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Division 1, Nottingham, September 05 - 08, 2021, County Championship
272 & 339/8d
(T:444) 168 & 341

Notts won by 102 runs


Lyndon James, Tom Moores rough up Lancashire's bowlers

Mullaney's declaration challenged Vilas's batsmen to score 444 in a little over four sessions

Paul Edwards
Paul Edwards
Tom Moores' blitz turned the game, Essex v Nottinghamshire, Specsavers Championship Division One, Chelmsford, June 22, 2018

Tom Moores reached 97  •  Getty Images

Lancashire168 and 115 for 1 (Wells 57*, Balderson 45*) need 329 runs vs Nottinghamshire 272 and 339 for 8 dec (Moores 97, James 91, Bailey 3-84)
The morning's warm haze was replaced by the evening's sharply cut shadows on the third day of this match at Trent Bridge and in similar fashion the precise shape of the contest became clear. Rather than dismiss their opponents and thereby determine their side's own victory target, Lancashire's bowlers were roughed up by Lyndon James and Tom Moores in the first half of this day.
As a consequence, Steven Mullaney's declaration challenged Dane Vilas's batsmen to score 444 in a little over four sessions. It would be Lancashire's second-highest fourth-innings total in their history after their gloriously doomed 464 at The Oval in 2007 and it would also be the ninth-highest fourth-innings score ever made to win a County Championship game. Supporters who believe they will manage it have been placed in the care of kind friends.
No doubt Vilas is in bullish mood. One can imagine Lancashire's top order telling each other they will bat normally and see where they are an hour before tea on the fourth afternoon. The truth, one suspects, is that the visitors would accept a draw and the eight points that would keep them well in contention to win the title. It looks as though the slow left-armer, Liam Patterson-White, will have a lot of work to do tomorrow and that the second new ball will be significant on a pitch that is easing. But scoring 444 to win a game represents a summit of which few current players have any knowledge.
What's more, Lancashire's ascent of Nanga Parbat began atrociously when one of the team tripped over his ice axe and fell flat on his face at Base Camp. Luke Fletcher's fifth ball of their second innings pitched just outside off stump and would have clattered into it. Alex Davies chose to play no shot to the delivery and was leg before wicket on the back foot. The opener trooped off having collected a pair and George Balderson replaced him, no doubt thinking he might as well have carried on opening the batting. Sodding this for a game of soldiers might also have crossed his youthful mind.
Balderson, however, has all the makings of a very fine all-rounder, a "proper cricketer" the coaches call his kind. During a rather surprisingly wicketless final session he and Luke Wells batted with few alarms against an attack that rarely lost its focus. Wells, whose effect on the Emirates Old Trafford dressing-room has been much greater than his two fifties might suggest, duly reached his third when he eased Dane Paterson through midwicket and collected his tenth four.
Then the cries of Mullaney's fielders as they crowded Balderson in the closing overs of the day were more an attempt to unsettle the batsman than a genuine reflection of threat. But the 20-year-old has already seen most of that before and he batted with gentle composure. All the same, while a close of play score reading 115 for 1 represents a fine platform, it is open to grave doubt whether it is a platform for victory.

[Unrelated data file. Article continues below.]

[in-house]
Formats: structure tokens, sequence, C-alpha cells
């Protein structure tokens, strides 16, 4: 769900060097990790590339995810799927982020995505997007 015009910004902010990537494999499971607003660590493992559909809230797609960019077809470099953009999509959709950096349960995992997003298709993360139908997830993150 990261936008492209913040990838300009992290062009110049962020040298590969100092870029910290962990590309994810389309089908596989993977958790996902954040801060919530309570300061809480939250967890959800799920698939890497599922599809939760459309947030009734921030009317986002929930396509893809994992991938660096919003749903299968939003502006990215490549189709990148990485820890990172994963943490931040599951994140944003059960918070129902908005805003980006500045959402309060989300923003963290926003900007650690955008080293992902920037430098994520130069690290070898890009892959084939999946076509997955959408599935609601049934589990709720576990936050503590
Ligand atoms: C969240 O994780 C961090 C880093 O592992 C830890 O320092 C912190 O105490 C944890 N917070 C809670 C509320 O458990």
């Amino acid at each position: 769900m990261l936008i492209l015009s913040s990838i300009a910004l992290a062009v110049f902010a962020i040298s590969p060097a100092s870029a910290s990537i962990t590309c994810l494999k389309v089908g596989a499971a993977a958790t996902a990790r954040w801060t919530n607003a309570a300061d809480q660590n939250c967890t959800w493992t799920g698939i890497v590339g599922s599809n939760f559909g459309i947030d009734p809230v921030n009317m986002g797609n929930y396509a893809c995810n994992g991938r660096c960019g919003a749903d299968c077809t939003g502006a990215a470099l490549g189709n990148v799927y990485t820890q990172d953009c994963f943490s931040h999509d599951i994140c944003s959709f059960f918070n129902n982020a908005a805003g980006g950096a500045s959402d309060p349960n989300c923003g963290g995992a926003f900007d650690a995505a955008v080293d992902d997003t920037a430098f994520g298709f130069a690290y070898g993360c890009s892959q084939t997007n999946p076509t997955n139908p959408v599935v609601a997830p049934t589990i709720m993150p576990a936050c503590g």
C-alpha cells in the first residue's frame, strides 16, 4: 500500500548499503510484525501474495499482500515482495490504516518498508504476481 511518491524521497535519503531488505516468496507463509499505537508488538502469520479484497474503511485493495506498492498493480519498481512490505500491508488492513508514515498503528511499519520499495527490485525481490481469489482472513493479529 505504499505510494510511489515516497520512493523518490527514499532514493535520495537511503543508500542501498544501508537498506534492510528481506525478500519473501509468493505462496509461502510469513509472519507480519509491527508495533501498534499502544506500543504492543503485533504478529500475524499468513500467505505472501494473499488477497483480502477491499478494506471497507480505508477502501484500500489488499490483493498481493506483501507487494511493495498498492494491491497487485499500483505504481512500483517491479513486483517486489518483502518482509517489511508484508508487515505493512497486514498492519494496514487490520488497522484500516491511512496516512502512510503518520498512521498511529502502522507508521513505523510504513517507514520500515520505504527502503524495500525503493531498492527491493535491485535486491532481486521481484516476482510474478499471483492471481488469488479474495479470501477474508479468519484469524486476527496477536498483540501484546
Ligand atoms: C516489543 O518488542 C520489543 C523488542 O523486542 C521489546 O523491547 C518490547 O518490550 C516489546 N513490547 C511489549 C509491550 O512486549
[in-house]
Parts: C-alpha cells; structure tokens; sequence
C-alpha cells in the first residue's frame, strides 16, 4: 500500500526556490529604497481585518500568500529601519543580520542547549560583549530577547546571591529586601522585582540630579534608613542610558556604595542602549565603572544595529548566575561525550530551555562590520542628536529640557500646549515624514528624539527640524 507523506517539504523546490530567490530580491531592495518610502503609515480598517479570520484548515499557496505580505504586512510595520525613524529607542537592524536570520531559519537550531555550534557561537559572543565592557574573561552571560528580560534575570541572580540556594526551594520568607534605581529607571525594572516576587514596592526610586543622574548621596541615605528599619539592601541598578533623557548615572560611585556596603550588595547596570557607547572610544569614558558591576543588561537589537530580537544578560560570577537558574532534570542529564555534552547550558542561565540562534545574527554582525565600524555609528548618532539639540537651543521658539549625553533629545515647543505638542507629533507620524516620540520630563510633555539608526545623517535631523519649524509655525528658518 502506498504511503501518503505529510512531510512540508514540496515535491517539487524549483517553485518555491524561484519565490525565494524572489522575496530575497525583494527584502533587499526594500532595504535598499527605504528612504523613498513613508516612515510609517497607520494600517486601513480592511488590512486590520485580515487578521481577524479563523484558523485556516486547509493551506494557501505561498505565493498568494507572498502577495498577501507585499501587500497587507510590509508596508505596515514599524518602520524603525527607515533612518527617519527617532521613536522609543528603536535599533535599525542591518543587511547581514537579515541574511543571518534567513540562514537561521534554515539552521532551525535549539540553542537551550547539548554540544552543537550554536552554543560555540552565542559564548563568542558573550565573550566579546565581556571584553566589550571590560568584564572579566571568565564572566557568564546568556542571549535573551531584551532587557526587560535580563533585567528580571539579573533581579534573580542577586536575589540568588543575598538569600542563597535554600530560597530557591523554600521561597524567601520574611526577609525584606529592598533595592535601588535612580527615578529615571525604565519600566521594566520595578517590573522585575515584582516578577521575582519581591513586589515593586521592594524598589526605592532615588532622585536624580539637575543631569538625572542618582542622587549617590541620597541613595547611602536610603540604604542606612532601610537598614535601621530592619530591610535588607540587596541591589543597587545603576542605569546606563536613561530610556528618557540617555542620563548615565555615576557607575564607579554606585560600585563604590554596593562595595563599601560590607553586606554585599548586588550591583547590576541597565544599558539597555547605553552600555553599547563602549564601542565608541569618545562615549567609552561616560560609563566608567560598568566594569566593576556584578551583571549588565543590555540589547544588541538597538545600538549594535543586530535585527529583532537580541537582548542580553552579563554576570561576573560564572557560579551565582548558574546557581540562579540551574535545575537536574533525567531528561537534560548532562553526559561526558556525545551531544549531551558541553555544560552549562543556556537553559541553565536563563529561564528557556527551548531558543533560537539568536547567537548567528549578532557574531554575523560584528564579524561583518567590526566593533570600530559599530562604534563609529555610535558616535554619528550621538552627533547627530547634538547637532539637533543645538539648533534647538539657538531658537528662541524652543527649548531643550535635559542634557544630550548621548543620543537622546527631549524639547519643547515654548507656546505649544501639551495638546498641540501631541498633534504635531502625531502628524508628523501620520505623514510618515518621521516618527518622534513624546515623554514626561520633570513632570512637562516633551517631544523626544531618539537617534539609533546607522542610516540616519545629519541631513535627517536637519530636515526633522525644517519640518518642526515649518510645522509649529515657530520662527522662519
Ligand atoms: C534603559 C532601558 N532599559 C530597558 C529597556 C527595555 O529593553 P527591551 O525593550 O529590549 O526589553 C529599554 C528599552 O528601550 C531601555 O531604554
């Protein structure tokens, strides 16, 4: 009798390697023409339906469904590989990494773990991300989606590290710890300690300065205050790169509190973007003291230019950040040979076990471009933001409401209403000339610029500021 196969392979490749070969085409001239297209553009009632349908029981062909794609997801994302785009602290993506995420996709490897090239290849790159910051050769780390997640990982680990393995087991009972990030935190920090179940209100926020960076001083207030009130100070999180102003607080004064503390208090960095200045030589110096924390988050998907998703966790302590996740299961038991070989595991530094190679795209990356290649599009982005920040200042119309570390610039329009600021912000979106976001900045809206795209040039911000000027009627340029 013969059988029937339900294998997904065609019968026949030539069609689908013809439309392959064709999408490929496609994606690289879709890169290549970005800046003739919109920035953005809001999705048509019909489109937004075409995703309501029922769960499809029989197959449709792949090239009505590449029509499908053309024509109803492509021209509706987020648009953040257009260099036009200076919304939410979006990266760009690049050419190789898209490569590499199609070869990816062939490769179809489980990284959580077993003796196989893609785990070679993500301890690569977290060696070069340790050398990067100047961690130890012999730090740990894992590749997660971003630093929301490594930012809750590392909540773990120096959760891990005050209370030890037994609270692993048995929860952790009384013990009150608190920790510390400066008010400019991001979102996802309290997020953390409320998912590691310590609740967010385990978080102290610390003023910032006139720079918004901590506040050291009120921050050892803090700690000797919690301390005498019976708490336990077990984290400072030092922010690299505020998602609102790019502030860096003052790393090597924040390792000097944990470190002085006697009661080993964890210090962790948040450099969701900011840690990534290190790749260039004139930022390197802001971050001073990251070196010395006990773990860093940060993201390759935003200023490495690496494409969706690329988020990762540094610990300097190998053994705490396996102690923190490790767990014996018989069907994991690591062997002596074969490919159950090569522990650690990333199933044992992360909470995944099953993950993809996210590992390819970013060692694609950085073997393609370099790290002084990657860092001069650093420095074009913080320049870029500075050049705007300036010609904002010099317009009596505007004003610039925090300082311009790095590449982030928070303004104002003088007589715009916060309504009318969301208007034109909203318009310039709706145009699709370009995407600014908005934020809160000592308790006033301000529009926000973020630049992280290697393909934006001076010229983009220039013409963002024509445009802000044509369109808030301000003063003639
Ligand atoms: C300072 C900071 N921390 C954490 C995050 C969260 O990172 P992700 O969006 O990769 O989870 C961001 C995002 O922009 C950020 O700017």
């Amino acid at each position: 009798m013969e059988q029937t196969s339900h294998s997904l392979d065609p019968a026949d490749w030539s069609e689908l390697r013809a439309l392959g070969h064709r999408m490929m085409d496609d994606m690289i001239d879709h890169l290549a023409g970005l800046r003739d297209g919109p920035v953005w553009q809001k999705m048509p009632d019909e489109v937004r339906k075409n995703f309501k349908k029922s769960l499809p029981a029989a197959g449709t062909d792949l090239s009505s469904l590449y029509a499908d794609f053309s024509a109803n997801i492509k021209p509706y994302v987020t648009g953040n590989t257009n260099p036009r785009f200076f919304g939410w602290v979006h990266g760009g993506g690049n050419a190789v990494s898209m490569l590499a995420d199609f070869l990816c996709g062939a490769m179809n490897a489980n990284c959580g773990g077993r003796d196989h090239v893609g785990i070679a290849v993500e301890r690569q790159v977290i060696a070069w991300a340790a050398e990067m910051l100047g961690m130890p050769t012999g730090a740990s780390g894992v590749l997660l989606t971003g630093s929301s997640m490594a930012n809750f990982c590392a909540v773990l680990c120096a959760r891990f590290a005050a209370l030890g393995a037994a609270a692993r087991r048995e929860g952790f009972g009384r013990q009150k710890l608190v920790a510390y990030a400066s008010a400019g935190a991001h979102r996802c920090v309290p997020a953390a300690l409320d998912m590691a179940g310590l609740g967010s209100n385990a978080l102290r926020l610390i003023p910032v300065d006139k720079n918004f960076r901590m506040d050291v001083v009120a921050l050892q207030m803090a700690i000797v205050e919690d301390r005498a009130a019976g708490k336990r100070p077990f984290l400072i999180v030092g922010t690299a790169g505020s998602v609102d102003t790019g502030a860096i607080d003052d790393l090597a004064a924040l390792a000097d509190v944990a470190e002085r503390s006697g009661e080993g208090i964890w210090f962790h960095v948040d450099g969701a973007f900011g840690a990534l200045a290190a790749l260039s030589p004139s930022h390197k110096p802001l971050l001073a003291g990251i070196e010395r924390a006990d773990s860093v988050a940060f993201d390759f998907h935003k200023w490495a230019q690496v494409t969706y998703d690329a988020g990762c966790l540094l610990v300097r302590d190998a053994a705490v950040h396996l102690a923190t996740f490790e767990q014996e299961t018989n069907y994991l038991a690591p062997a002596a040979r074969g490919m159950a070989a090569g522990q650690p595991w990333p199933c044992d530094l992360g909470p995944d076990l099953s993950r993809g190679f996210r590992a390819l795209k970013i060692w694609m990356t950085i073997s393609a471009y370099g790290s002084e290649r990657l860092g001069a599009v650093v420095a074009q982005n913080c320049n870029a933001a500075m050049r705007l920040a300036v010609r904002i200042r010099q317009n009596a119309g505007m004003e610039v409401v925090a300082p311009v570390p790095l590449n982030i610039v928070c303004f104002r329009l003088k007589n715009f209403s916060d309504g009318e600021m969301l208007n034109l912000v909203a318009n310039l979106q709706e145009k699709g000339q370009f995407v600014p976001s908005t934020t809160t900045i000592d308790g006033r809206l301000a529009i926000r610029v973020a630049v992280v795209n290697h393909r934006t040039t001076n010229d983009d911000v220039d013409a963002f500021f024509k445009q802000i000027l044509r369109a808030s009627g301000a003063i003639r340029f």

Visiting supporters, of course, will simply be grateful that their cricket ended rather better than it began. The first hour of play was remarkable in that 16 overs were bowled but it was notable in that James and Moores scored 47 runs, as the Nottinghamshire pair made it clear they intended to carry the attack to Tom Bailey and Danny Lamb. This was in clear relief to the tempo of the cricket on Monday evening and it shifted the balance of the match. The expectation of Lancashire's bowlers gave way to mere hope and their batsmen watched in lonely trepidation as the home side's lead grew.
At lunch Nottinghamshire's advantage was 334, a number with 91-year-old Bradmanesque echoes. James had reached his fifty off 149 balls and Moores off 62 balls fewer, a reflection of the younger man's self-denial on Monday evening, when batting was tougher and Lancashire probably thought they would be chasing a far more manageable target.
Nottinghamshire batted on deep into an afternoon session in which they hoped to take energy out of Lancastrian legs and steel out of Lancastrian minds. Forty minutes after lunch, though, Moores swung Wells straight to Steven Croft at deep midwicket and thus fell three short of his third first-class century. Instead of reaching the landmark with three nousy pushes into the many gaps he had chosen to get there in the grand manner only to depart in the not-so-grand fashion.
At first James approached his own landmark differently. A first century is one of professional cricket's arrival lounges; people notice it even though there have already been plenty of reasons to pay attention to James's cricket. However, after getting a little tied down by Wells and Steven Croft's spinners he tried to lift the leg spinner down the ground only to sky a catch to Josh Bohannon at mid-off and troop off with a career-best 91. Bailey then bowled off spinners and dismissed Brett Hutton - it really was that type of session - before Mullaney declared with a lead of 443. It looked more than enough. Surely it still is?

Paul Edwards is a freelance cricket writer. He has written for the Times, ESPNcricinfo, Wisden, Southport Visiter and other publications

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